King County, WA – Auditing Transfer and Export Plans
GBB conducted an independent review of the solid waste transfer and waste export system plan, and recommended methods to maximize landfill capacity, strategies to enhance long-term rail procurement, upgrade the Transfer Stations, implement full-service recycling drop-off sites, and develop and implement integrated educational efforts.
“We were very pleased with the work product provided by GBB through our Solid Waste Export Plan–Third Party Review. I think the King County audience generally felt that the work was thought-provoking and insightful, reflecting a deep understanding of the dynamics of the solid waste management field.”
Legislative Coordinator for King County’s Council
In early 2007, King County’s Council contracted with GBB to do an independent third-party review of its Solid Waste Transfer and Waste Export System Plan. This plan would service the waste management needs of nearly 2 million people in 37 jurisdictions in and around Seattle, WA, and a million tons of trash a year.
GBB put together a team of experts made from its own staff and from subconsultants MSW Consultants (MSW) and R.L. Banks & Associates, Inc. (RLB) to perform the review. The project consisted of analyzing the long range statistical projections involving demographics, waste flow, and sizing of facilities. The network of transfer stations were toured, evaluated, and analyzed within a framework of best practices, types of services to be provided, host jurisdiction funding, and configuration. The strategy for public process was reviewed with the intent to enhance stakeholders’ participation in the facility siting process. The GBB Project Team analyzed the financial assumptions in the sensitivity analysis for the County’s waste export plan. Finally, the Team reviewed the possibility of King County utilizing alternative disposal strategies other than railing to a landfill and to suggest sustainable strategies to minimize fossil fuel consumption and air pollution.
GBB’s Harvey Gershman and RLB’s Charles Banks made two presentations to King County committees on these findings. GBB recommended methods for King County to maximize the capacity of the County’s landfill, strategies to enhance long-term rail procurement, upgrade its Transfer Stations, implement full-service recycling drop-off sites, and develop and implement integrated educational efforts. These issues have and will continue to be critical in system planning. Following that initial assignment, GBB was retained for an independent review of insourcing recyclables collection services for the King County Council.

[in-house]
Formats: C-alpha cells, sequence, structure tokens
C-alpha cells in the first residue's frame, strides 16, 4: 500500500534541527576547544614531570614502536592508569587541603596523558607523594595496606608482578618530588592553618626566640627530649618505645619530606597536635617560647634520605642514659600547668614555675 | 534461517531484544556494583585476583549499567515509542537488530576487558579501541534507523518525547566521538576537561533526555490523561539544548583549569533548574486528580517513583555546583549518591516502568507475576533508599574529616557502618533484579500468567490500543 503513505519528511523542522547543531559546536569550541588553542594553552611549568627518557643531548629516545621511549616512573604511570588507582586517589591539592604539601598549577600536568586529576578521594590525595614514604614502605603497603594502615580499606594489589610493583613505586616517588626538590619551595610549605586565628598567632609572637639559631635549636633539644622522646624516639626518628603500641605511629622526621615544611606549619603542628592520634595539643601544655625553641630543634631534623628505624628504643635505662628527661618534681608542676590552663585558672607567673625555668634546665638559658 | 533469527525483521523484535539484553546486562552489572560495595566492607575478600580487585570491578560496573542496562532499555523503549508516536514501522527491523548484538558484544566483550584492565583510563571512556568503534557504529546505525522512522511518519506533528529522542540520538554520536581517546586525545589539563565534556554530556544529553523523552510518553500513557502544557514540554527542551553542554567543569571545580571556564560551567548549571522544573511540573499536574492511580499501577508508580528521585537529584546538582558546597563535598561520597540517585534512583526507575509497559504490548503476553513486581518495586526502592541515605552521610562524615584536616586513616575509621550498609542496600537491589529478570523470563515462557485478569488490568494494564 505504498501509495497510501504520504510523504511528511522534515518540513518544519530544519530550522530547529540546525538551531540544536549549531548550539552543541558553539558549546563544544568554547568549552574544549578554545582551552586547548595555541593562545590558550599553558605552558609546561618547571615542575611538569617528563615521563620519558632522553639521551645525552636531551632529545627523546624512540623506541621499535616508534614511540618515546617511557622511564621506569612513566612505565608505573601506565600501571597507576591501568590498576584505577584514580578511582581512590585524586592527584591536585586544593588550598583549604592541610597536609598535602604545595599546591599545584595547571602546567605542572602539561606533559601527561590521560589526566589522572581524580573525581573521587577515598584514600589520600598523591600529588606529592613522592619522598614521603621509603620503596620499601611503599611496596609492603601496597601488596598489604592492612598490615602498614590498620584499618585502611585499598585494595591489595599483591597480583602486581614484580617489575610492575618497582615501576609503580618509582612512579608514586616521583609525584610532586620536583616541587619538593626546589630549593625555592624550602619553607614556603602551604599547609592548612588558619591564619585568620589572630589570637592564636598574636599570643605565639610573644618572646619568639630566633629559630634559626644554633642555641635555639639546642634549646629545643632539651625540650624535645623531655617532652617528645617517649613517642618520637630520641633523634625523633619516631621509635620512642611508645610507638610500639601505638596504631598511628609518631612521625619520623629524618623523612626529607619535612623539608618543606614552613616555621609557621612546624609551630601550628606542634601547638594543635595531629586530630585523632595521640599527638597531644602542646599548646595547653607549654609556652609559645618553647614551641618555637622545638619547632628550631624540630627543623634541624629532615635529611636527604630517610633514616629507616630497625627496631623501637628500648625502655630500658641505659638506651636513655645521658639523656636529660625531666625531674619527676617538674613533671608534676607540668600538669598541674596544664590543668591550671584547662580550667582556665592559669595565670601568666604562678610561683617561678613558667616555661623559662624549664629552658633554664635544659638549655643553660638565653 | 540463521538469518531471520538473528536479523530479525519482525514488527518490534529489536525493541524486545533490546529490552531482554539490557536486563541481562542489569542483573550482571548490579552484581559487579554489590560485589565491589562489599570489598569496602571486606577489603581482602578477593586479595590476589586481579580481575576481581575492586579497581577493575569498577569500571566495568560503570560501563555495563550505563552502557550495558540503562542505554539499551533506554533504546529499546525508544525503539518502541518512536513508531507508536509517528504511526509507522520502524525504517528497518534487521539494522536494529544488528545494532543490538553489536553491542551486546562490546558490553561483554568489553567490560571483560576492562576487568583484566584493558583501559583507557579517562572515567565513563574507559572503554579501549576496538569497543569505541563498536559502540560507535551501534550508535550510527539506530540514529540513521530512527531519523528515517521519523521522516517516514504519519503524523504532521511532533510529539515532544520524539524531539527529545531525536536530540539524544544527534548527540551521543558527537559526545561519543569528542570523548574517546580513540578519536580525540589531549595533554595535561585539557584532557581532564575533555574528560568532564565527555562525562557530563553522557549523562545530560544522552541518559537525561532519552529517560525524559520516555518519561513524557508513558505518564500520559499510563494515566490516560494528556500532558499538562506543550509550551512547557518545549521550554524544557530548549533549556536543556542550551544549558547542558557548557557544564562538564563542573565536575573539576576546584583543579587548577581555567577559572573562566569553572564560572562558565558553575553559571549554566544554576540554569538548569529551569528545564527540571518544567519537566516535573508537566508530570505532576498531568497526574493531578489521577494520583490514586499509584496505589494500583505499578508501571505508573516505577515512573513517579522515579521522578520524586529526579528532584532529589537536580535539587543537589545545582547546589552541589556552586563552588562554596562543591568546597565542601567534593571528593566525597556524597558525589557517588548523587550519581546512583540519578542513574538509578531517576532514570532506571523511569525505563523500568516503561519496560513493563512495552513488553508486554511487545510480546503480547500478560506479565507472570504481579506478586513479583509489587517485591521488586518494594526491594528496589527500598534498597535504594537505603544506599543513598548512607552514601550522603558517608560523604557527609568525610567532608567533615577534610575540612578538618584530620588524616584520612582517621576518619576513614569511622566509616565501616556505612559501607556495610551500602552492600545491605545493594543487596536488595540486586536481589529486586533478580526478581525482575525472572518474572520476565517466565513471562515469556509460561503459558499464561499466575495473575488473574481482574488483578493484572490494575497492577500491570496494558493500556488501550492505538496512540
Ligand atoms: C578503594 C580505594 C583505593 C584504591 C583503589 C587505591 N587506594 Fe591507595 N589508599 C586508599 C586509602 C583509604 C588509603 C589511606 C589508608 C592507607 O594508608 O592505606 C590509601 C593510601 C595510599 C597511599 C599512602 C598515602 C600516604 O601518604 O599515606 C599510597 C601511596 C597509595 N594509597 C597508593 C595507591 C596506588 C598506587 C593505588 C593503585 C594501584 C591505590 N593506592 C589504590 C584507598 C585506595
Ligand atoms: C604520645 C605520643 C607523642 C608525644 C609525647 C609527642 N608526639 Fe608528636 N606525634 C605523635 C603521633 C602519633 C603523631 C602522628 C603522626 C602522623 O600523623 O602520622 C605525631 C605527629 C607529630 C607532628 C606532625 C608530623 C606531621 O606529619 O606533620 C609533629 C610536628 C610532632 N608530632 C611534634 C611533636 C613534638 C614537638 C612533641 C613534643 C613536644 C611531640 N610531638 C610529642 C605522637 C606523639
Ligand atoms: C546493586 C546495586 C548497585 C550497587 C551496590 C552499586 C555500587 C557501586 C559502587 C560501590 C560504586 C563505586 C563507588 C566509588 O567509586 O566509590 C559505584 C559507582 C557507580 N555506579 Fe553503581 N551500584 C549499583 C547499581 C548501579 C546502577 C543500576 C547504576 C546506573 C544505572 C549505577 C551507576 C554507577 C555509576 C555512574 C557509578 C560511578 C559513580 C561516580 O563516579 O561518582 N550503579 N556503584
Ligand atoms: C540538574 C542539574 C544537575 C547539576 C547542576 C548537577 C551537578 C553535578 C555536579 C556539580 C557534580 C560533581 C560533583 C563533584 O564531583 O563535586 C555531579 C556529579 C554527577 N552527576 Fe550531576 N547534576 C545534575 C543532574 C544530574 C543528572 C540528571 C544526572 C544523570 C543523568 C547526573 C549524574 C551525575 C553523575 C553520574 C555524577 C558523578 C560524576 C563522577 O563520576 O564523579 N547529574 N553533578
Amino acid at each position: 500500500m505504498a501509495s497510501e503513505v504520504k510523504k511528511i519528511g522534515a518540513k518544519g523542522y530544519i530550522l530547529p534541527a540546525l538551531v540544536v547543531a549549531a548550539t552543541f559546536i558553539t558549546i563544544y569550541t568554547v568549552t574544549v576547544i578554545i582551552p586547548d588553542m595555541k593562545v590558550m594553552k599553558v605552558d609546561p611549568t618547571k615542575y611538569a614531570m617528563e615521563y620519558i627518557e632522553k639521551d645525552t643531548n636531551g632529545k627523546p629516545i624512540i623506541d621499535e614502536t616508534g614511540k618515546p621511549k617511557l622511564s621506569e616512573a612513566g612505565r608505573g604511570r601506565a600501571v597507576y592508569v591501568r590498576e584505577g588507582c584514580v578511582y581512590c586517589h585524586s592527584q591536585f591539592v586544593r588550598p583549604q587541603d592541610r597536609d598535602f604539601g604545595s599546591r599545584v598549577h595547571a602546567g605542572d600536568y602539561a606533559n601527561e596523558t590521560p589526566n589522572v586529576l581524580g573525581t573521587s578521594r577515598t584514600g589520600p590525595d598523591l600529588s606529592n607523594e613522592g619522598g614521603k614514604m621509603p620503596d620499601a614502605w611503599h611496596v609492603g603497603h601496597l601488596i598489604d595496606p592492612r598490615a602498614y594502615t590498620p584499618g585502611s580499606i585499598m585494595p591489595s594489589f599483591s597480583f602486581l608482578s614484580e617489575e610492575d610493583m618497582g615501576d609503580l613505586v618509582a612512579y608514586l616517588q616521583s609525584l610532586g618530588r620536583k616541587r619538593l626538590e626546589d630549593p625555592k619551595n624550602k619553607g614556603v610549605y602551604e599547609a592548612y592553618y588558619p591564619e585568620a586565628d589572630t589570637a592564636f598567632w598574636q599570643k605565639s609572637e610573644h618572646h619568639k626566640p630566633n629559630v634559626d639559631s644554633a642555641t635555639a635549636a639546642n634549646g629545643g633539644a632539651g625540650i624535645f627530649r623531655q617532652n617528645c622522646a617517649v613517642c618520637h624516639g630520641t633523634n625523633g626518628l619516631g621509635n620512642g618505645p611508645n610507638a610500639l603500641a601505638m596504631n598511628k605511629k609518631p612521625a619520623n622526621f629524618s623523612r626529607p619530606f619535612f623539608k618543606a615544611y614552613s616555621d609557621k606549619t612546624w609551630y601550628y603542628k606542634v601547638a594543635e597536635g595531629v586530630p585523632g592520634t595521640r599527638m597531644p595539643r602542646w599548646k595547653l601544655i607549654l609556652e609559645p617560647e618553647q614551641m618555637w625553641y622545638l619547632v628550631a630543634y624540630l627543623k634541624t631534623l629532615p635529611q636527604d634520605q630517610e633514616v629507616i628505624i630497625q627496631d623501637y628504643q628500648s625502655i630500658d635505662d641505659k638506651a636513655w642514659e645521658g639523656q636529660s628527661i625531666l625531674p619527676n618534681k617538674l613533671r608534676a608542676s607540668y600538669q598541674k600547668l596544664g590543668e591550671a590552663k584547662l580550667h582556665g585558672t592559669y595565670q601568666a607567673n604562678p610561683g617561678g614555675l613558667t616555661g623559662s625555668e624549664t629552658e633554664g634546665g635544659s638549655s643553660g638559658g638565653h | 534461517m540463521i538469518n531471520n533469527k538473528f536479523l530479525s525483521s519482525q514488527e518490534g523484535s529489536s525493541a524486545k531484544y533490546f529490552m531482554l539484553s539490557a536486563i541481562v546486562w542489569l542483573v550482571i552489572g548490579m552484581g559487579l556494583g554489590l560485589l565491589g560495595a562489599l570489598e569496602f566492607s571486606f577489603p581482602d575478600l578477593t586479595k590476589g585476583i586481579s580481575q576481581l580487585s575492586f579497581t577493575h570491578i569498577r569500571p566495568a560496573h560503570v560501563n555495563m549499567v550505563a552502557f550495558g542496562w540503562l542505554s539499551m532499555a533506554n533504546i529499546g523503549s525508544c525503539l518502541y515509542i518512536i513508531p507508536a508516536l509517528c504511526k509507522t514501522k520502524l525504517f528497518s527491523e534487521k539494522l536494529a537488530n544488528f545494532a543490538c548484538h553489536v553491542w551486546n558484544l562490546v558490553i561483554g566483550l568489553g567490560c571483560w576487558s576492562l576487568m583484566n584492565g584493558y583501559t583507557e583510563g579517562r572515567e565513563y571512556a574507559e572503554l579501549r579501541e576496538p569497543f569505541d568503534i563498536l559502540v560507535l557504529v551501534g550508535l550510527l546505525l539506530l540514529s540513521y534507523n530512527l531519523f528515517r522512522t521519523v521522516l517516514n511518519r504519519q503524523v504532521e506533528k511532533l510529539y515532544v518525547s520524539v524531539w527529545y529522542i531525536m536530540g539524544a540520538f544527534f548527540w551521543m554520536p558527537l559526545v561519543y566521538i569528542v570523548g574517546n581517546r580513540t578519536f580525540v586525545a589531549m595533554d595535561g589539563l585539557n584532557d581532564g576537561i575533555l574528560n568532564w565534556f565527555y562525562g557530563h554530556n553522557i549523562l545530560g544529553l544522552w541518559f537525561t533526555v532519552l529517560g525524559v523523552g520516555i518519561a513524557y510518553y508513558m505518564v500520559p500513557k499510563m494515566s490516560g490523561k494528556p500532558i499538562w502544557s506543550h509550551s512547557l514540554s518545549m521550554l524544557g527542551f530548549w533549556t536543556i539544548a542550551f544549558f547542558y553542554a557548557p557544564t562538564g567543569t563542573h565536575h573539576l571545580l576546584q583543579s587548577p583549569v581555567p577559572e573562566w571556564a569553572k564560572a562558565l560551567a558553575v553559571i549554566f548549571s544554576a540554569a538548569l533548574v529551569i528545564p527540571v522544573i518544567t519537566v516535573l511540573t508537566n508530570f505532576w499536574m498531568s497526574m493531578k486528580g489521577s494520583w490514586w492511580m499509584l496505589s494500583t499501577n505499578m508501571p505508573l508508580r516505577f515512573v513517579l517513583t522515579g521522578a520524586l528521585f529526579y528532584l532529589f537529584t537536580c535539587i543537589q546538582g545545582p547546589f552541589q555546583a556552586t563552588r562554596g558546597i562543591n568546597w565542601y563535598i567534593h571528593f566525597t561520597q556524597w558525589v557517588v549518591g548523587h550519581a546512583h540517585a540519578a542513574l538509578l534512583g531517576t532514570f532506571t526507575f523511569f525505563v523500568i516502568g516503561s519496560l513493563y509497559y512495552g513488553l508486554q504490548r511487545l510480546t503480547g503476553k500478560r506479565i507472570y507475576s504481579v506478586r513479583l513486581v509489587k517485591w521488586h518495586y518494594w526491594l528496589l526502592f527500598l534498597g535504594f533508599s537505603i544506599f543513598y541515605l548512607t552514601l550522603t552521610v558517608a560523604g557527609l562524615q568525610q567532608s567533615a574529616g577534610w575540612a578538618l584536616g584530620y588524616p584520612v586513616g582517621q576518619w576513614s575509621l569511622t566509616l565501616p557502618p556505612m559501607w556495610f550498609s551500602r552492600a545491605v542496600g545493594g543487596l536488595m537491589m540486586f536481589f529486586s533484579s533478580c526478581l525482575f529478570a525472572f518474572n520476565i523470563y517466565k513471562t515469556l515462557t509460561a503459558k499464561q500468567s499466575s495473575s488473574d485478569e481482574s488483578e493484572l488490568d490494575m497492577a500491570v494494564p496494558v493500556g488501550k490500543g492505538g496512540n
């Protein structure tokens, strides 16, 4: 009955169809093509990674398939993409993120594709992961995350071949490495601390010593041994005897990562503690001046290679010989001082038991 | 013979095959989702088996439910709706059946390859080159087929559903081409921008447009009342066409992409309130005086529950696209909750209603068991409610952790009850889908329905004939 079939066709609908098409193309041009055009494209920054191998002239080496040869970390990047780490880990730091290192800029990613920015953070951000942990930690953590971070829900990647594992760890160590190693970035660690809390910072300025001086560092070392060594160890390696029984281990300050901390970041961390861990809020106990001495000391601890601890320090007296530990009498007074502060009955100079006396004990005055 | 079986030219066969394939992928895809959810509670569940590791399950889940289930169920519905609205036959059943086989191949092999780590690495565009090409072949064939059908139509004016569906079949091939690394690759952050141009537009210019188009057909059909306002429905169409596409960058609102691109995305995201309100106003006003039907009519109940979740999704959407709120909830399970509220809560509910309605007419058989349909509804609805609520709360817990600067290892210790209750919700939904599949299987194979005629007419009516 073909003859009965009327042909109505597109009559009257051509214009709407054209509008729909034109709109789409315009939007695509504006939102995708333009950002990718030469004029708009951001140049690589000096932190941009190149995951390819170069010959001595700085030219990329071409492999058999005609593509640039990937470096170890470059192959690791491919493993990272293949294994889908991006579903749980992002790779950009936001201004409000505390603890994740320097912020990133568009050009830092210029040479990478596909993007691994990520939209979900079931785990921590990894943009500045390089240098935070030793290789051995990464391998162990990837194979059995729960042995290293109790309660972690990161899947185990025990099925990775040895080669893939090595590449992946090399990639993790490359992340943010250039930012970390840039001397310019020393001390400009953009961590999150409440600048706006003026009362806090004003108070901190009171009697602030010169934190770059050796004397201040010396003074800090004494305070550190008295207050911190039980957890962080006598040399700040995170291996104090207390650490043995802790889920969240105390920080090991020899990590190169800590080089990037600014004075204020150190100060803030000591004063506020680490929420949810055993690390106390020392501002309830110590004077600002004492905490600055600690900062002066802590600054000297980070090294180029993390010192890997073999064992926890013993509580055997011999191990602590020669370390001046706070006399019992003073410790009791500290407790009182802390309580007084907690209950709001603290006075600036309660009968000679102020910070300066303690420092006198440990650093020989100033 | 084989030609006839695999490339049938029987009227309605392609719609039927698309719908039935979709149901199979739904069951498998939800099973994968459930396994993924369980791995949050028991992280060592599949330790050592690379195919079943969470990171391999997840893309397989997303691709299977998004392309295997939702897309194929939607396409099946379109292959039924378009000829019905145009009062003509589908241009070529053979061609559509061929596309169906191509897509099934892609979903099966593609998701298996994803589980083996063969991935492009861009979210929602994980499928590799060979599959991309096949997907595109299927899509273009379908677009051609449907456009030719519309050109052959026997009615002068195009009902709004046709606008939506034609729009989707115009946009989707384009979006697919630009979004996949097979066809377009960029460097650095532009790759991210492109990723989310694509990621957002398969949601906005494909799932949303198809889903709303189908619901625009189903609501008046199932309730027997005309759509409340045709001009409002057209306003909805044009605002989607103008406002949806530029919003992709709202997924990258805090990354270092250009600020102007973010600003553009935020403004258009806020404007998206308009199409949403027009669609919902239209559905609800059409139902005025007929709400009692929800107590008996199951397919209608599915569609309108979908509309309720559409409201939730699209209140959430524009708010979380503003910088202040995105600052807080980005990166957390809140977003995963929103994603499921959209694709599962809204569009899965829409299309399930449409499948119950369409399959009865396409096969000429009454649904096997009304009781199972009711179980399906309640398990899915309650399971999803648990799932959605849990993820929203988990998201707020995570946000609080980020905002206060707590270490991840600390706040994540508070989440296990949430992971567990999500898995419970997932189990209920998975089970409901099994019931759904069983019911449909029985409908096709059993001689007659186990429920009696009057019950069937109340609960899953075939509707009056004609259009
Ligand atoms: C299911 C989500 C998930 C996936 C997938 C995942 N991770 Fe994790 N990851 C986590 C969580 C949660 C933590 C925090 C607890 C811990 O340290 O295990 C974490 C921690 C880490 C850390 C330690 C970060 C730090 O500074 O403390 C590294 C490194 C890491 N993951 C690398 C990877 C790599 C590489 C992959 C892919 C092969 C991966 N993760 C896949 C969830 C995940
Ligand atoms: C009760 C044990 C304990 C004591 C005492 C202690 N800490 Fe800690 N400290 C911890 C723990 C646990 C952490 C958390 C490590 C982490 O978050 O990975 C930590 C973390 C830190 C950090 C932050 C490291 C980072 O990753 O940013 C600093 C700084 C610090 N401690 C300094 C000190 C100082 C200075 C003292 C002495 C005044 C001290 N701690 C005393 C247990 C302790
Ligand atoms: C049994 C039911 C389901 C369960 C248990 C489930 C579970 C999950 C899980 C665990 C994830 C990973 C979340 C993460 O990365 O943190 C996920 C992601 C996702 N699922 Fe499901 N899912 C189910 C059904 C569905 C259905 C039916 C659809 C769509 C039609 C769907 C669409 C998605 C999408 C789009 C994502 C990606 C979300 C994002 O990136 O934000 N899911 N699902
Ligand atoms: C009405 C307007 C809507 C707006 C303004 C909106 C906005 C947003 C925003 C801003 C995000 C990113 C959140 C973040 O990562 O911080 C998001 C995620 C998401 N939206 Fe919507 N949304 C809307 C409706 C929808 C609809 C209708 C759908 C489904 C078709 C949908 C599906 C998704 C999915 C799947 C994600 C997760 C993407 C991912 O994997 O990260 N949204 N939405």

Beyond the scope of the contract, the GBB Project Team provided commentary and suggested action steps to implement Clean and Green policies, Full Cost Management strategies, ways to prolong the active life of Cedar Hills Landfill, strategies for intermodal operations and negotiations, and transfer station concepts and operations.
King County manages the disposal of waste streams from the unincorporated areas of the County and for 37 suburban cities in the County, excluding the City of Seattle, through Interlocal Agreements. In the past, some of the suburban cities believed that the system could be managed more efficiently, and that rates were at higher levels than they should be, and they challenged the validity of the Interlocal Agreements. However, with the significant unincorporated areas in the County, the County has been able to demonstrate economies of scale in offering its services and thus has been able to keep the suburban cities as part of the County system.
In the early 1960s, the transfer system put in place by King County was visionary. From the presidency of John F. Kennedy to that of George H. Bush, no significant changes to those facilities have been made. During the GBB Project Team’s field visit, it became apparent that this once progressive infrastructure requires significant updating and/or total replacement at certain sites. In addition, the self-haul milieu and free recycling structure need to be raised to a higher level, and the flow of traffic changed to take into account the increase in traffic and population over the last 40 years. Further, the County has grown in a manner that certain of the current sites are no longer strategically located. Some are in congested areas, and some are now in residential areas. A key issue regarding the transfer infrastructure is that most of the facilities lack the space needed to accommodate diversion and special waste programs at the levels that are necessary to be consistent with best practices and expanded functions important for the transfer stations of the future, including accommodating the volume of self-haulers that use the County transfer stations.
The County’s tipping fee is competitive when compared to neighboring jurisdictions but relatively high when compared with other areas along the west coast. Can the future system maintain that? Will the member cities stay in the system with the revenue requirement to implement the waste export plan included? These questions become critical in system planning and in considering the revenue effect on the County for the future system needs. The Interlocal Agreements will require term extension to cover the future system the County needs to move toward.